“Both wings of the Democratic Party would see a McAuliffe loss as proof of what they’ve been saying all along. More moderate members will say it’s proof we’re overreaching and need to scale back. Progressive members will say it’s proof that we’re not being bold enough because we haven’t actually passed [Biden’s entire infrastructure agenda] yet,” he said.
He said a setback in Virginia “is certainly a valuable datapoint and worth paying attention to and certainly would signal a difficult road ahead for Democrats in the midterms.”
“It would certainly be a wake-up call but far from the final nail in the coffin,” he added.
McAuliffe has pointed to Biden’s falling job approval rating as a challenge for his campaign.
“We are facing a lot of headwinds from Washington,” he said at a virtual campaign rally earlier this month. “As you know, the president is unpopular today, unfortunately, here in Virginia, so we’ve got to plow through.”
Some of the Democratic Party’s biggest stars will be stumping for McAuliffe in the next few weeks to avoid a political disaster. Former President Obama will campaign with McAuliffe this week and first lady Jill Biden and former Georgia gubernatorial candidate Stacey Abrams will travel around the state as well.
The last time a Republican won the state’s governor’s mansion was in 2009 when Bob McDonnell defeated Democrat Creigh Deeds a year after Obama won the state by 6 points over Sen. John McCain (R-Ariz.). Biden defeated former President Trump in Virginia last year by 10 points.
The losses in 2009 governor races in Virginia and New Jersey were an ominous development for Democrats that empowered centrists such as then White House chief of staff Rahm Emanuel to argue for a more scaled-down version of health care reform instead of the sweeping Affordable Care Act, which became a major liability for Democrats in the 2010 midterm election.
Warnings from Emanuel and senior Obama adviser Bill Daley that Democrats needed to tack to the center after the setbacks in Virginia and New Jersey that year proved prescient as Democrats later got hammered in November 2010, losing six seats in the Senate and 63 seats in the House.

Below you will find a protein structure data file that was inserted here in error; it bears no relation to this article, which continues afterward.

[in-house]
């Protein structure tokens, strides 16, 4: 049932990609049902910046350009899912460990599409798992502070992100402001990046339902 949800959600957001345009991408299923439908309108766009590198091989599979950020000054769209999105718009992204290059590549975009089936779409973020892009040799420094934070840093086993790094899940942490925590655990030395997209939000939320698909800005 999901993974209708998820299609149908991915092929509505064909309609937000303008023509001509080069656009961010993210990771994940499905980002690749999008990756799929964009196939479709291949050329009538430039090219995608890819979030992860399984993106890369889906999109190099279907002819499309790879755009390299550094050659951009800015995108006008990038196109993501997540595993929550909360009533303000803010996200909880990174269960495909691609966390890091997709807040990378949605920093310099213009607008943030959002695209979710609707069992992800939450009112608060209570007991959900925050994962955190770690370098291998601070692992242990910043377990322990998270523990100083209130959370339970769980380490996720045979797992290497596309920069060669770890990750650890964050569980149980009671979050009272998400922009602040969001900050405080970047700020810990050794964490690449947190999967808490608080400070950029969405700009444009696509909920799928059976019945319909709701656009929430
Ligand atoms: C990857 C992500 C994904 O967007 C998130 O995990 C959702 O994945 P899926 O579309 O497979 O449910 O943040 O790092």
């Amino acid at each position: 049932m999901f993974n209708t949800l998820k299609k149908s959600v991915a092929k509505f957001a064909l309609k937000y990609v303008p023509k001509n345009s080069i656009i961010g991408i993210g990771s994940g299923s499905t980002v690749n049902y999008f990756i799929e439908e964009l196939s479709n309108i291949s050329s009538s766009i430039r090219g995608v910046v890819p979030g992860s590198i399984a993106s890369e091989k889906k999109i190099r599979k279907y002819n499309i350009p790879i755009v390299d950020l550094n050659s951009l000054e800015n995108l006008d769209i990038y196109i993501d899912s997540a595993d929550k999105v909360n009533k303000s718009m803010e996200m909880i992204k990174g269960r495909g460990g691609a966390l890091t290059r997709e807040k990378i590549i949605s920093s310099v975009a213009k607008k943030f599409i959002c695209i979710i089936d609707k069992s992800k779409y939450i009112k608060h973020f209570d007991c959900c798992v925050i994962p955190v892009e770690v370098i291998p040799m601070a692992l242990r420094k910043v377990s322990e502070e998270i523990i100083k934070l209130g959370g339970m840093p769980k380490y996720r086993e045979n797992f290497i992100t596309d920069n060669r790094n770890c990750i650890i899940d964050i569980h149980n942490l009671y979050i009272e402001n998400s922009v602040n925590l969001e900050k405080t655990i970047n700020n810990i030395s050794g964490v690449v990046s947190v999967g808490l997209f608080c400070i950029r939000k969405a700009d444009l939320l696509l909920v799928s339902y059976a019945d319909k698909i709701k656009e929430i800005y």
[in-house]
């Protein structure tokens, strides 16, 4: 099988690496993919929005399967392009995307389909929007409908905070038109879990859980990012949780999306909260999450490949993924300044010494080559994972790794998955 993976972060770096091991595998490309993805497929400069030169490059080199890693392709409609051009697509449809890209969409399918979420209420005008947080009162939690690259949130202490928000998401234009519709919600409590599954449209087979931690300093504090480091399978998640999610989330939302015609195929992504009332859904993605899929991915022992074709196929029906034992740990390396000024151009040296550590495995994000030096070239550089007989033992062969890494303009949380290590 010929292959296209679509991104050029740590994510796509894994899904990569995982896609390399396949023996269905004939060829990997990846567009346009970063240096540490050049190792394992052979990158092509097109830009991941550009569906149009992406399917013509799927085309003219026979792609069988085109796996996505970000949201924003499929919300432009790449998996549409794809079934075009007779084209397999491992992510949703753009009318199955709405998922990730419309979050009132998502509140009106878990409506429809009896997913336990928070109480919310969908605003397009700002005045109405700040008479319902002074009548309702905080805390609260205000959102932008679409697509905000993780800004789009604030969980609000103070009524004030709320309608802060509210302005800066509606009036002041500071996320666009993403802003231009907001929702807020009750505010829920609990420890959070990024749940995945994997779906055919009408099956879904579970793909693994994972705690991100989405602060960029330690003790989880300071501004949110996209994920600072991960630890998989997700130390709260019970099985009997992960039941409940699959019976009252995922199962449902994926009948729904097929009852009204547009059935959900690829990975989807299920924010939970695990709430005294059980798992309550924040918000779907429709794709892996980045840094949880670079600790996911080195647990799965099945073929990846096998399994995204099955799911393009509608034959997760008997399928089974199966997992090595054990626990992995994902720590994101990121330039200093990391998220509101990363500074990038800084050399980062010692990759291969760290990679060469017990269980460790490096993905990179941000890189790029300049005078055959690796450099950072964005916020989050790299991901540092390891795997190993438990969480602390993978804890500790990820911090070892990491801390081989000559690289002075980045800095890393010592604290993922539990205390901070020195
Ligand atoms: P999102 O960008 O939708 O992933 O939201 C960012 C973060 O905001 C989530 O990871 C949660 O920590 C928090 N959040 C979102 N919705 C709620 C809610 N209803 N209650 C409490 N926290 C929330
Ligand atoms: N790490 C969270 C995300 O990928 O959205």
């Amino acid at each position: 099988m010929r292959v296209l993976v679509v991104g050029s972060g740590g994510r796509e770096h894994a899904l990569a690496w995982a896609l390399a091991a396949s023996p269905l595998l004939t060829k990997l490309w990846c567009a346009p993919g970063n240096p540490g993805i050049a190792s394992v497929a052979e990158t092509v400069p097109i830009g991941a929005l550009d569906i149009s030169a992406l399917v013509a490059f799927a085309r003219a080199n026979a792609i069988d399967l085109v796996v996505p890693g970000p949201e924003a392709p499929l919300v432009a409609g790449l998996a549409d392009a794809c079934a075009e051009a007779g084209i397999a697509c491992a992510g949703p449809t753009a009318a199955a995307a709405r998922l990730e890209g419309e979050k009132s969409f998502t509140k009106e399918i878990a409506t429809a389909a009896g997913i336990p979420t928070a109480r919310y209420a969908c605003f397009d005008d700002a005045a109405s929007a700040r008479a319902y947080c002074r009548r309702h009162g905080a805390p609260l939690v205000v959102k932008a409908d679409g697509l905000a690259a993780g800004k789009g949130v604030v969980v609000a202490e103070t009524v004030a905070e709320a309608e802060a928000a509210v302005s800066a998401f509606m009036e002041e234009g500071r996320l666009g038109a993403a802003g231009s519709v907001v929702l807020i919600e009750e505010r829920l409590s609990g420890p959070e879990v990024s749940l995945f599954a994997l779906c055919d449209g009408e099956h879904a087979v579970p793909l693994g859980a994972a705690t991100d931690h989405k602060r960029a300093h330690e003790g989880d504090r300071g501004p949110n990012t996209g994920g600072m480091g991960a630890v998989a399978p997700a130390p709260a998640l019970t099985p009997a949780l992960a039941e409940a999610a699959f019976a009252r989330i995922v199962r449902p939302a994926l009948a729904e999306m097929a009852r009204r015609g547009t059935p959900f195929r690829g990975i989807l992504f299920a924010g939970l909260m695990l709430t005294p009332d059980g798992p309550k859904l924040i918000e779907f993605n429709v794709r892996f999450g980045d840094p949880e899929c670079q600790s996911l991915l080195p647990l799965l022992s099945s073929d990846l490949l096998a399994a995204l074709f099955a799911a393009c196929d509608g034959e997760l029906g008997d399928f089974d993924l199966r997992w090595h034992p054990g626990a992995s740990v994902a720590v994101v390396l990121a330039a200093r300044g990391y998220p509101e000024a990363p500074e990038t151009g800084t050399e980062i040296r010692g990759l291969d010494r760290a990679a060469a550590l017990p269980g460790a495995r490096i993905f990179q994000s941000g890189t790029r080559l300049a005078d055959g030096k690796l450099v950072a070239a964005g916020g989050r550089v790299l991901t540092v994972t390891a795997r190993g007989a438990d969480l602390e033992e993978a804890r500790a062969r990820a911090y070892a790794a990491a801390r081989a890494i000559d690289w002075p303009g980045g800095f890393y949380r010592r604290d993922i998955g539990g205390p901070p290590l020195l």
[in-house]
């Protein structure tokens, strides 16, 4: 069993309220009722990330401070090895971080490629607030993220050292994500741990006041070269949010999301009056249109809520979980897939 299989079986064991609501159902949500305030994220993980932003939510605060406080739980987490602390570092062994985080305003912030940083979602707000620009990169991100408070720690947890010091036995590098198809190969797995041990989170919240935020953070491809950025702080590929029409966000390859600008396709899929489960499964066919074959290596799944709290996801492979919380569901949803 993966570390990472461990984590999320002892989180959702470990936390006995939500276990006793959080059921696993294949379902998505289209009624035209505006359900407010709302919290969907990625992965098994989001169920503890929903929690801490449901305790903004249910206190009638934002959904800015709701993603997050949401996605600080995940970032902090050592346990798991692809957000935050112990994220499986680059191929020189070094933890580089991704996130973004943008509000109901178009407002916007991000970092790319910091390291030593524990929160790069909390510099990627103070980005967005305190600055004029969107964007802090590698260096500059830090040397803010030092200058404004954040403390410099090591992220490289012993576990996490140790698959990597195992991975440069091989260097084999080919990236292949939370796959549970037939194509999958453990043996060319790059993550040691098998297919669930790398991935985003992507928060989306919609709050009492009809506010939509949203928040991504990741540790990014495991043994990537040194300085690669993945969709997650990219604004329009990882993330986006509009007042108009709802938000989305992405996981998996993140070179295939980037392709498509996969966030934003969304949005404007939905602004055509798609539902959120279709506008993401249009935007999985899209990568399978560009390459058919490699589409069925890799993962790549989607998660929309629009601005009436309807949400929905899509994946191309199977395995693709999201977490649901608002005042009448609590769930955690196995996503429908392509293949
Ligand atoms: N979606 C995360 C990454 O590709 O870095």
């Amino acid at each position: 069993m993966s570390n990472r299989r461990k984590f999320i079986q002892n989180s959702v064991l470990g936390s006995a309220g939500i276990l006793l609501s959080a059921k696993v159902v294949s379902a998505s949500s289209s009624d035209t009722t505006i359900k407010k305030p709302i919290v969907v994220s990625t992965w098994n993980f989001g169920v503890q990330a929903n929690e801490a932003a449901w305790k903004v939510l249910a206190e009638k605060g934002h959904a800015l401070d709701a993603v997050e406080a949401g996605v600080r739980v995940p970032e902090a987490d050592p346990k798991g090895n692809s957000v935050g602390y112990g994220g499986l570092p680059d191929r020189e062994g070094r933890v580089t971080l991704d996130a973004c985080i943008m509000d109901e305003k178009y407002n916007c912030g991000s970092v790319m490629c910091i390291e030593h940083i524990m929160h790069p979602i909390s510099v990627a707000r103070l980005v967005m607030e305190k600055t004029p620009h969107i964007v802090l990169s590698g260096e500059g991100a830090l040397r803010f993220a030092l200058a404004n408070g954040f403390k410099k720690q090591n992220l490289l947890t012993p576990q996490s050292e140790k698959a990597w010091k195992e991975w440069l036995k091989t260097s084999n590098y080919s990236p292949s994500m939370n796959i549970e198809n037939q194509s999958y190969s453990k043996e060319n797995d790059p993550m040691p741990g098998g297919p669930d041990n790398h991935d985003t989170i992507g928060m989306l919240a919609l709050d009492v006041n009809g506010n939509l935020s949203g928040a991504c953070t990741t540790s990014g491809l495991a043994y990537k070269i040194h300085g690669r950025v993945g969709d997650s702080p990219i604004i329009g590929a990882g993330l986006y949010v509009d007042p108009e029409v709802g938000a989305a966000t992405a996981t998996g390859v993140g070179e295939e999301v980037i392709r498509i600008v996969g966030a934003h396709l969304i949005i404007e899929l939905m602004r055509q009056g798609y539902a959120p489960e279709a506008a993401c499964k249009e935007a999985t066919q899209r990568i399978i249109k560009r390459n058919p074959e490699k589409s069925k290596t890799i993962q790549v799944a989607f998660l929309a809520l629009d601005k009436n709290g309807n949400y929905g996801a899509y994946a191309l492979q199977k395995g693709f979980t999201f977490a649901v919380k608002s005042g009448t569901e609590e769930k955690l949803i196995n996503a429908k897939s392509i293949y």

Kessler, of Third Way, said Democrats were right to stick to their plan of passing the Affordable Care Act in 2010.
He said the decision that year to abandon climate change legislation in the Senate after political setbacks in Virginia and New Jersey in November 2009 and the Massachusetts Senate race in January 2010, which Republican candidate Scott Brown won in a stunning upset, hurt Democrats in the 2010 midterms.
He pointed out that Democrats suffered major losses in the 1994 congressional midterm elections after they failed to pass then-President Clinton’s ambitious health care reform agenda.
“One of the lessons from 1994 and 2010 is if Democrats fumble away their legislative items, they get punished by the electorate,” he said. “In 1994 it was HillaryCare and in 2010 it was Cap and Trade.”
“It’s not that those particular pieces were so overwhelmingly popular,” he explained, but he said the failure to pass legislation “showed a party that was divided and couldn’t get things done.”
He said progressives and centrists have negotiated enough to be able to reach a major deal soon.
“The two wings of the Democratic Party know enough about each other’s positions that they should be able to cut a deal,” he said. “There isn’t that much more that we need to know,” predicting the reconciliation bill will wind up being about $2 trillion — far less than the $3.5 trillion that progressives are demanding.